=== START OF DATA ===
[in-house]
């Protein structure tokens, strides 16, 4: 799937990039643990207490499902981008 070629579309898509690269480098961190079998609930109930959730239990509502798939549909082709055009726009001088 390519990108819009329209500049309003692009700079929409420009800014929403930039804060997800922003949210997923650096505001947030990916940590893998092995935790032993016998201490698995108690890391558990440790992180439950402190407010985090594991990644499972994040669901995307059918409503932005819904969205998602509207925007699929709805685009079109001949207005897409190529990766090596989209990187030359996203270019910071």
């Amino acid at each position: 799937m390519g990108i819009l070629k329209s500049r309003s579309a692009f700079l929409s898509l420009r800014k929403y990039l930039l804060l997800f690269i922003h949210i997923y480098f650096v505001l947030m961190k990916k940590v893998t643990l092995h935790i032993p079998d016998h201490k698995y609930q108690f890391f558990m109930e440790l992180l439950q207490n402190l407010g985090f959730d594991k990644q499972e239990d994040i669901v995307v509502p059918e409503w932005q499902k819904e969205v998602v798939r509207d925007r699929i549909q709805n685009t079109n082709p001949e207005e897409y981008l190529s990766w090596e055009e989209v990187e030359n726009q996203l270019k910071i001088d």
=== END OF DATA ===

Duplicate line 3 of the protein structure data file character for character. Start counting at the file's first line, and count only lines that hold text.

């Amino acid at each position: 799937m390519g990108i819009l070629k329209s500049r309003s579309a692009f700079l929409s898509l420009r800014k929403y990039l930039l804060l997800f690269i922003h949210i997923y480098f650096v505001l947030m961190k990916k940590v893998t643990l092995h935790i032993p079998d016998h201490k698995y609930q108690f890391f558990m109930e440790l992180l439950q207490n402190l407010g985090f959730d594991k990644q499972e239990d994040i669901v995307v509502p059918e409503w932005q499902k819904e969205v998602v798939r509207d925007r699929i549909q709805n685009t079109n082709p001949e207005e897409y981008l190529s990766w090596e055009e989209v990187e030359n726009q996203l270019k910071i001088d």